Tn7 transposes into replicating DNA using an interaction with the processivity factor, facilitating genome evolution
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Transposons are mobile genetic elements that can move between locations in DNA that lack homology. Transposons play an important role in the evolution of genomes in every domain of life through activities such as horizontal gene transfer, gene disruption, gene expression modulation, and recombination. The bacterial transposon Tn7 maintains two distinct lifestyles, one in horizontally transferred DNA and the other in bacterial chromosomes. Access to these two DNA pools is mediated by two separate target selection pathways. The proteins involved in these pathways have evolved to specifically recognize their cognate target-sites using entirely different mechanisms but the same core transposition machinery. In this work, I analyze over 50 Tn7-like transposons and discuss how the molecular mechanisms of these genetic elements contribute to the success of both transposon and host. I focus particularly on the TnsE-pathway of transposition that is credited with optimizing transposition into DNA that is transported between bacterial hosts, and likely explains the presence of this transposon in phylogenetically diverse bacteria occupying a broad range of ecological niches. I show that the TnsE protein physically and functionally interacts with the processivity factor of the DNA replication machinery. I propose that this interaction allows Tn7 to identify insertion sites and to orient in one direction with active DNA replication by a process that is ubiquitous in bacteria. The TnsE interaction with an essential and conserved component of the replication machinery reveals a new mechanism by which Tn7, and possibly other elements, select target-sites associated with DNA replication. These results provide insight into various processes in eukaryotic and prokaryotic organisms involving processivity factors. I also analyze specific genetic pathways that affect the frequency of TnsE-mediated transposition, and correlate these genetic effects with protein-DNA complexes that may be recognized by TnsE and could be expected to be commonly found in these genetic backgrounds. The data presented here reveals ways in which Tn7 has directed the evolution of host genomes, and points to ways in which Tn7 might be used as a tool for understanding genetic phenomena.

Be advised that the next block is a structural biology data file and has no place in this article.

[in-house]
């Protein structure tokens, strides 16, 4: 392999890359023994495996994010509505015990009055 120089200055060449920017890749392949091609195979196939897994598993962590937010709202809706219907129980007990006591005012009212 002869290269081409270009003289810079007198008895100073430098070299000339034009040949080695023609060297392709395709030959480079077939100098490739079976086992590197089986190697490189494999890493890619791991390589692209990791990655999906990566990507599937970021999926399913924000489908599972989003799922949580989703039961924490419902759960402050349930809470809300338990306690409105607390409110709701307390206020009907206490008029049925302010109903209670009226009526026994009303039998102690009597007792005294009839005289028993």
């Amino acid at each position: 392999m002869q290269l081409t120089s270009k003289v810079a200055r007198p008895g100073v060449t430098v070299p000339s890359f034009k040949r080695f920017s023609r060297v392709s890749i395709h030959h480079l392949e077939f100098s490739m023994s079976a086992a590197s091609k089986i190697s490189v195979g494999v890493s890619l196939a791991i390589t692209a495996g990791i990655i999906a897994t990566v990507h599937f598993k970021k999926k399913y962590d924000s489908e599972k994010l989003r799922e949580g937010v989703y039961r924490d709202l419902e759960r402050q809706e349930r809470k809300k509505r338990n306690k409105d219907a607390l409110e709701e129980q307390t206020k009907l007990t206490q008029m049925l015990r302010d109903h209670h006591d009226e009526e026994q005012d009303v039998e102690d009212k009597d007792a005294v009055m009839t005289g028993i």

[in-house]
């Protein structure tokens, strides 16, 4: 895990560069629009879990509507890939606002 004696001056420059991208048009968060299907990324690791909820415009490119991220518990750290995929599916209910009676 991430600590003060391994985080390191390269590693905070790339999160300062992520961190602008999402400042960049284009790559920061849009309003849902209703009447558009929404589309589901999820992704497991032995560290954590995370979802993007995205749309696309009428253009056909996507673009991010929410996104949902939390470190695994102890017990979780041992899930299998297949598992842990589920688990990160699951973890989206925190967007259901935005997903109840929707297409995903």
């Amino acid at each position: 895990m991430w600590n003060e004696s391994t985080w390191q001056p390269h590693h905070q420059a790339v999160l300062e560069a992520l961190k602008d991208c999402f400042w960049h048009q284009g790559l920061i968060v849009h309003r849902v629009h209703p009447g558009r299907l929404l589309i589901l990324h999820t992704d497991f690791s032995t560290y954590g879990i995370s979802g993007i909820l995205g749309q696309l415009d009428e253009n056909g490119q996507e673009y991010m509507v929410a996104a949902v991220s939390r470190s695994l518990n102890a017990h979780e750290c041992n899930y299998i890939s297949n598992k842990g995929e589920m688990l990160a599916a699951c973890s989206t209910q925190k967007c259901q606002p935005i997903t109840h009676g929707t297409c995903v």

National Institute of Health grant R01 GM069508, National Science Foundation grant MCB-0315316
Mobile DNA; Transposon; DNA replication; Processivity factor; sliding clamp; Tn7; Genome evolution; genomic island
dissertation or thesis